More Turmoil at Gitmo Terrorism Hearings

     GUANTANAMO BAY NAVAL BASE, Cuba (CN) - A defendant in the Sept. 11 terrorism trial called his prison warden a "war criminal" Wednesday, and the attorney for another defendant said the room where he met his client had a sign in it that referred to the Nuremberg trials.
     Ramzi bin al-Shibh, the accused coordinator of the Sept. 11, 2001 attacks, has been thrown out of the military court four times this week for outbursts. He called the judge a war criminal on Tuesday, and repeated the insult to the military prosecutor on Wednesday.
     Also Wednesday, David Nevin, attorney for alleged mastermind Khalid Sheikh Mohammed, told the war court that the sign in the interview room stated: "The kind treatment you receive here is not because you merit it but because anything less would be unbecoming of us."
     Guantanamo's warden Col. John Bogdan, whom Nevin was questioning, confirmed that was true.
     The sign is a paraphrase of a remark by Army Col. Burton Andrus, the commandant of the Nuremberg Prison that housed Nazi war criminals, according to Nevin's co-counsel.
     Navy Cmdr. Kevin Bogucki, who represents bin al-Shibh, wrote in an email that Col. Andrus said: "The treatment you are getting accorded is not because you merit it but because anything less than humane treatment is unbecoming of the United States."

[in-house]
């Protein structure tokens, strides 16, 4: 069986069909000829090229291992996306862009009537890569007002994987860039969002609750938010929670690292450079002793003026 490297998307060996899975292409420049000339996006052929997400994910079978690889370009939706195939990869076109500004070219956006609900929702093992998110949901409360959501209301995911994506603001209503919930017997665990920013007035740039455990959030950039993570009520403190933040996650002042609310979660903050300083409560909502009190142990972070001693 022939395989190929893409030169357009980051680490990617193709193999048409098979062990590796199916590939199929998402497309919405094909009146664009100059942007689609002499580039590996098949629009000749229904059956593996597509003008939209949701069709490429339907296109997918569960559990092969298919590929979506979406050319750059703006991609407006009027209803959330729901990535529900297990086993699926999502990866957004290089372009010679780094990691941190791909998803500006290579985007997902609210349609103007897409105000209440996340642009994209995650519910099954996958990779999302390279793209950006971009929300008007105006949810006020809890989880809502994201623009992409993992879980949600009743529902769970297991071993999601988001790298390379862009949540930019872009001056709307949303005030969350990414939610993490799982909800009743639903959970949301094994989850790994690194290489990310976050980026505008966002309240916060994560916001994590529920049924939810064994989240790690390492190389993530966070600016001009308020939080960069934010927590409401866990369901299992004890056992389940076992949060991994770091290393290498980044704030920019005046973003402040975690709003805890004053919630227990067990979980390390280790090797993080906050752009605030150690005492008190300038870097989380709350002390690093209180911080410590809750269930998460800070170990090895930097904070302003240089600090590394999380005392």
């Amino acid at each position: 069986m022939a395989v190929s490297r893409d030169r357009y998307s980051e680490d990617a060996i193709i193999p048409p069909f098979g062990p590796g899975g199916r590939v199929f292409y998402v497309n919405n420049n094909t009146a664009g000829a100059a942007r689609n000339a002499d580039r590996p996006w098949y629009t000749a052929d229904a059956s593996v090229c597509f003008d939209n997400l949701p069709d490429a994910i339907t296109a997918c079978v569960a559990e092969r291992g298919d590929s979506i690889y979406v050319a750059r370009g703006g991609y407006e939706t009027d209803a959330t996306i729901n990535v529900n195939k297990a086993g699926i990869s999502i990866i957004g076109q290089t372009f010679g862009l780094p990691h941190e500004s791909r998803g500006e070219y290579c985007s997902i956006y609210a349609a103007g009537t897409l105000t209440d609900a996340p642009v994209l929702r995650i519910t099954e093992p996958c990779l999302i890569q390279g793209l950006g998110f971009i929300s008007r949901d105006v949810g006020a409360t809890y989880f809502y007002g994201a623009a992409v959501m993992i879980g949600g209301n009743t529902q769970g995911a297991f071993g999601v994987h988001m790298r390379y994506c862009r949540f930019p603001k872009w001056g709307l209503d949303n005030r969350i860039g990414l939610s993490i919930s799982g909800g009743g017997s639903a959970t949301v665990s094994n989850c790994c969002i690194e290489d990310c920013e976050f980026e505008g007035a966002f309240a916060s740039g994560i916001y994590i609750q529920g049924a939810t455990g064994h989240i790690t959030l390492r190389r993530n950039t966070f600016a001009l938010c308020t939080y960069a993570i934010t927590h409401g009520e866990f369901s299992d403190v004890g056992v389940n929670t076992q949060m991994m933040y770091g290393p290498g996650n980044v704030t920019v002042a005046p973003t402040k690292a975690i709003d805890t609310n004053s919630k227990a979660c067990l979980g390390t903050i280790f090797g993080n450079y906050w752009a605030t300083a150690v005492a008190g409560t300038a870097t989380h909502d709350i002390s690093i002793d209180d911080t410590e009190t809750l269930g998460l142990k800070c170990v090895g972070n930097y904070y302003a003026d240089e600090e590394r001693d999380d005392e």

Bogucki said the sign was up for only a few days, then was removed.
     "As you might imagine, it drew a lot of attention from the attorneys that saw it," Bogucki wrote. "I was one of the few to see it before it was taken down (by pure luck)."
     The distinctions between the phrasings resonated as Col. Bogdan testified Wednesday.
     Detainee attorneys cite a series of searches of inmate property searches and hard-line procedures implemented under Bogdan as a factor in the continuing hunger strike and the ensuing force-feeding controversy at the U.S. military prison in Cuba.
     Bogdan defends the measures as necessary for the safety of guards.
     On Wednesday, Bogdan colonel took the stand to address defense complaints about restrictions on attorney-client visitations in Camp 7, the Top Secret site where high-value detainees are held.
     He confirmed that these take place in Echo 2, in a room of a hut divided in two.
     Cheryl Bormann, a Chicago-based counsel for alleged co-conspirator Walid Bin Attash, said the room's furniture consisted of a plastic resin table, a couple of chairs and a metal eye to hook a chain attached to detainees' arms and/or legs.
     The Top Secret camp holds 15 detainees, and has only enough guards with appropriate security clearances to accommodate six attorney-client visitations at a time, Bogdan said.
     Bormann, who wears a black abaya for her client, said that Echo 2 was booked up when she wanted to arrange a meeting before this month's commission hearings.
     Limited visitation hours and changing plane schedules to Guantanamo also prevented her from making an appointment near Thanksgiving, she said.